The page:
Don Crowther
Don Crowther

Proven Strategies and Techniques To Build YOUR Business

Proven Strategies and Techniques To Build YOUR Business

Woman choosing between alternatives - your decision making process

One thing I’ve discovered is that people who accomplish amazing things in life tend to make decisions differently than normal people. 

One of those differences starts whenever a new idea comes their way, whether that idea is their own or someone else’s.

In short, normal people tend to focus on why that idea isn’t possible. Successful people tend to focus their thoughts and decision making process on how they could make it happen instead.

I recently read an interesting article called A Public University Bachelor's Degree For $9,000? They're Not Kidding.

It struck my interest because most college degrees cost way more than $9,000.

Successful People In Action

Here an excerpt from that article:

Late last summer, a couple of weeks before fall semester was to begin, Jon Anderson, the newly hired provost at Southern Utah University, walked into the office of school President Scott Wyatt with an idea.

He said he thought SUU should start offering a bachelor’s degree for $9,000.

That’s a four-year degree for the equivalent of a used Subaru. Nine grand is what one month of undergrad costs at Harvard.

It’s just a third of what an on-campus SUU student who completes their degree in four years would pay.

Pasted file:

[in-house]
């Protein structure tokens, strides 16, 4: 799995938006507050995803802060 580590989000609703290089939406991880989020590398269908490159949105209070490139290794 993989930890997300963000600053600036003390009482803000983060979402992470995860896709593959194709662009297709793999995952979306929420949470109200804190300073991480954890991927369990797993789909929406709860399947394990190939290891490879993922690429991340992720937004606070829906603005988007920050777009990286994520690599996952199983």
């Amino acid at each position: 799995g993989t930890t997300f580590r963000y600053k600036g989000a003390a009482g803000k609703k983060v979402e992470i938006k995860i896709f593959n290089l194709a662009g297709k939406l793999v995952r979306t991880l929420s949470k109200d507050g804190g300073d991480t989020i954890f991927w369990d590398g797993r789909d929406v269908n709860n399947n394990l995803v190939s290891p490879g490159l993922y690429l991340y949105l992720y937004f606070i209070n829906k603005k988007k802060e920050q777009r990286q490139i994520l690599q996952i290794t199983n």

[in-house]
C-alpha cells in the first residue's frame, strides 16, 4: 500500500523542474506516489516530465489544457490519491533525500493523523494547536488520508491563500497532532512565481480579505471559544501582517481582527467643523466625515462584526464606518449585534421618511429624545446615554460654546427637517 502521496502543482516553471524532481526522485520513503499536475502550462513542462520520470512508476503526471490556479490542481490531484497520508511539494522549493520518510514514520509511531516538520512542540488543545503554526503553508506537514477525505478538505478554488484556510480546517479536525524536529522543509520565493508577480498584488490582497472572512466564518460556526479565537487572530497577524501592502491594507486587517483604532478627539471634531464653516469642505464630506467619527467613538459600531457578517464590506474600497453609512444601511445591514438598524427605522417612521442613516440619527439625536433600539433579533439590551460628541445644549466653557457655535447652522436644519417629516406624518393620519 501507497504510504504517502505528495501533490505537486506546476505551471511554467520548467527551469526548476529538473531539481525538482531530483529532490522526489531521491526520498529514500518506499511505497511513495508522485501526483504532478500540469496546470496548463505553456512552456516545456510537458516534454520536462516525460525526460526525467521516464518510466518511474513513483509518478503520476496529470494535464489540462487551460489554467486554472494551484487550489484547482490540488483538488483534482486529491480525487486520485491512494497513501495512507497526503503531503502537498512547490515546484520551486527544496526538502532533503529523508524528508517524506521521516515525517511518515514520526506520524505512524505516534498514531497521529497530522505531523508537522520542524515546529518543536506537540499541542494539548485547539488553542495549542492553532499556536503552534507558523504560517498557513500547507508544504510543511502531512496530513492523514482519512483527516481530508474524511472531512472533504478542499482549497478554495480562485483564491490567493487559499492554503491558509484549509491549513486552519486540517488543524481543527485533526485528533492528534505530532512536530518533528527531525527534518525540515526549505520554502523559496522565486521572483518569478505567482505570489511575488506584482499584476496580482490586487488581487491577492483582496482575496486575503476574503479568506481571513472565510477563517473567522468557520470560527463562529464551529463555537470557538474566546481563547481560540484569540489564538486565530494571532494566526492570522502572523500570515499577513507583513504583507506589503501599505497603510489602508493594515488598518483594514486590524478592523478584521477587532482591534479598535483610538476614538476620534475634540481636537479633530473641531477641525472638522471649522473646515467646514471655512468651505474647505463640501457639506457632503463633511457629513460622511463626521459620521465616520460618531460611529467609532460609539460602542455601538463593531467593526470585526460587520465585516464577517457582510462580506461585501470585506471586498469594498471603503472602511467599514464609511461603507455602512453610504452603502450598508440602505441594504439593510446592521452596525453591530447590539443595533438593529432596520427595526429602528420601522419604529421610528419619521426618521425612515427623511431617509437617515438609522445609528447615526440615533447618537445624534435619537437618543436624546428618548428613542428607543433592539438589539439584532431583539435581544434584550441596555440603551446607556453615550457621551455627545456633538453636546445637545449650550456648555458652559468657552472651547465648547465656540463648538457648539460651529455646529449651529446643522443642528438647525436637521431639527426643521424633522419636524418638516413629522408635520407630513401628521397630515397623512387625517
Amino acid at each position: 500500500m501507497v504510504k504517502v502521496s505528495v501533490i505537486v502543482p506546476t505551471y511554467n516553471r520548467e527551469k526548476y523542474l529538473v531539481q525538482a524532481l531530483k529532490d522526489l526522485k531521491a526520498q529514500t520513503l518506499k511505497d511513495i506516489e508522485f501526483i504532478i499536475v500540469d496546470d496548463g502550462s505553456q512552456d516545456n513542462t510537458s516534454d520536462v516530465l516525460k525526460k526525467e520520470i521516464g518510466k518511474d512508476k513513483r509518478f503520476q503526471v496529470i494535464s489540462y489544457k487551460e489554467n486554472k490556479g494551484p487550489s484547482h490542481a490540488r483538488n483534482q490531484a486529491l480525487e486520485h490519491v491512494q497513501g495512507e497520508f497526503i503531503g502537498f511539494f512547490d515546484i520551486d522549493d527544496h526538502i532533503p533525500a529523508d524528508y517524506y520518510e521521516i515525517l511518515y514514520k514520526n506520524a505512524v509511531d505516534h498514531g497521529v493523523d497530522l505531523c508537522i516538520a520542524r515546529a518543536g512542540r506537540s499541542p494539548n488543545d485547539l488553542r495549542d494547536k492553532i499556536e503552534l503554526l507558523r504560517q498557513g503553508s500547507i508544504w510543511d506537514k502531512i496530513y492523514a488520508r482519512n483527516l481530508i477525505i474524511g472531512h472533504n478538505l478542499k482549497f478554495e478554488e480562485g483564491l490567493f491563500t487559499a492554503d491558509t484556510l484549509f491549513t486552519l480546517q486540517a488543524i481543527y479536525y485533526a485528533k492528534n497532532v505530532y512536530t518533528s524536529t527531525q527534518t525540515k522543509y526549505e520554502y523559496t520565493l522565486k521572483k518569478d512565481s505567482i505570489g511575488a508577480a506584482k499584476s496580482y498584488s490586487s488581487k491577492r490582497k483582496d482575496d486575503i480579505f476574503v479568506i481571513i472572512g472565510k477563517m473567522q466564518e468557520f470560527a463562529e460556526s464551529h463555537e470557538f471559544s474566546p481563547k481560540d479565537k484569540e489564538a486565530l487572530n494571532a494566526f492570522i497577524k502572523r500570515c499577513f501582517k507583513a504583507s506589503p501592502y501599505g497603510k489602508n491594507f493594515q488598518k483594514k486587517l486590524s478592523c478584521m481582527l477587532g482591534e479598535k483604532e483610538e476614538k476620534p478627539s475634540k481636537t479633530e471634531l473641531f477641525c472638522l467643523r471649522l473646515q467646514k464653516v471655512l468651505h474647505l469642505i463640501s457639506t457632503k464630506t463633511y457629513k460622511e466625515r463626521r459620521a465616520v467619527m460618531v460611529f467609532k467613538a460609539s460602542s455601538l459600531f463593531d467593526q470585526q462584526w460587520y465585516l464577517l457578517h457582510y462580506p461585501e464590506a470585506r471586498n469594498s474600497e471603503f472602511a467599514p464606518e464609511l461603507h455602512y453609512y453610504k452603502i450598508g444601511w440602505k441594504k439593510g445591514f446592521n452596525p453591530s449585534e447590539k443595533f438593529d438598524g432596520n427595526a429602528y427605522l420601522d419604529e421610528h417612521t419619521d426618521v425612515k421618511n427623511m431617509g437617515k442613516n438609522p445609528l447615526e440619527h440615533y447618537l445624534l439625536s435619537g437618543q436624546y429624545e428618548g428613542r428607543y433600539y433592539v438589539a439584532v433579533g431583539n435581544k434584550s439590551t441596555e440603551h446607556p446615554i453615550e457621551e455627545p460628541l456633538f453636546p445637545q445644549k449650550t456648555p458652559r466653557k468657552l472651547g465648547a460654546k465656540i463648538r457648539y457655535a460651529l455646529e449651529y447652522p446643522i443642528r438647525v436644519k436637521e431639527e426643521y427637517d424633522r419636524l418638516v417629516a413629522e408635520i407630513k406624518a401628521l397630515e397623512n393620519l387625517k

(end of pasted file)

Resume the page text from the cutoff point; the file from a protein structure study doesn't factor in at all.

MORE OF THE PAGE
I want you to put yourself in the position of this school President.

Your provost has just walked in and he says, “I want us to cut our price by two thirds to get a bachelor's degree.”

What are the first words out of your mouth?

Back to the article.

Wyatt did not look at Anderson as if his second-in-command had lost his mind. He didn’t lecture him about the bottom line.

Instead he said: “Sounds great. When do we start?”

Just like that, Southern Utah added to its curriculum what is believed to be the least expensive bachelor’s degree of any public institution of higher learning in America.

The article then goes on to describe the things they had to do and the changes they had to implement to make this happen. How they did it is fascinating, but let’s not miss the key point here. Let’s go back to this statement in the article: 

Wyatt did not look at Anderson as if his second-in-command had lost his mind. He didn’t lecture him about the bottom line.

Instead he said: “Sounds great. When do we start?”

That statement is a great example of one of the differences between normal people and people who make things happen.

Your Initial Reaction Is Key